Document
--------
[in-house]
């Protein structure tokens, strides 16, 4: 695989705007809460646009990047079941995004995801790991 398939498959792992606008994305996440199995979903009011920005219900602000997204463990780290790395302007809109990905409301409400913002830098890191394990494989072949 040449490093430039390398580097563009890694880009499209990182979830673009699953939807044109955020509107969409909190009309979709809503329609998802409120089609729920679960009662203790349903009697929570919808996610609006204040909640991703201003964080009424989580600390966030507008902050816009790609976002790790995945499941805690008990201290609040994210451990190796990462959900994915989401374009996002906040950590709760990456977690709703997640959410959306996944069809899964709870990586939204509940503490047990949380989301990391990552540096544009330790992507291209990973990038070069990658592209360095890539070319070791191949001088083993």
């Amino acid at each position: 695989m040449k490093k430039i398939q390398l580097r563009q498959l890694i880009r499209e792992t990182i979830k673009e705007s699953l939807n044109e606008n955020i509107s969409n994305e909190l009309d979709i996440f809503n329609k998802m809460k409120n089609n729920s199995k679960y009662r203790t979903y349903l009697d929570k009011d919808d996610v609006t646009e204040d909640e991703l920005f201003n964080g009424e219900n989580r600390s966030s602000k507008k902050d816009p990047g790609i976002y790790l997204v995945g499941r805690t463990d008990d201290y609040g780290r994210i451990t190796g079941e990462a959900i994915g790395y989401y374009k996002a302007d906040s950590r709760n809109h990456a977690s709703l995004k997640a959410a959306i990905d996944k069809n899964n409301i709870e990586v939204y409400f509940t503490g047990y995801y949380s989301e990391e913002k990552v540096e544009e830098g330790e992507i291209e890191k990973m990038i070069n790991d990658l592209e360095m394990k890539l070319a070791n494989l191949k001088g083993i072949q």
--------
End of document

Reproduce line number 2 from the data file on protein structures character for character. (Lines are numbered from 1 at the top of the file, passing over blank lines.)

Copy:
């Protein structure tokens, strides 16, 4: 695989705007809460646009990047079941995004995801790991 398939498959792992606008994305996440199995979903009011920005219900602000997204463990780290790395302007809109990905409301409400913002830098890191394990494989072949 040449490093430039390398580097563009890694880009499209990182979830673009699953939807044109955020509107969409909190009309979709809503329609998802409120089609729920679960009662203790349903009697929570919808996610609006204040909640991703201003964080009424989580600390966030507008902050816009790609976002790790995945499941805690008990201290609040994210451990190796990462959900994915989401374009996002906040950590709760990456977690709703997640959410959306996944069809899964709870990586939204509940503490047990949380989301990391990552540096544009330790992507291209990973990038070069990658592209360095890539070319070791191949001088083993």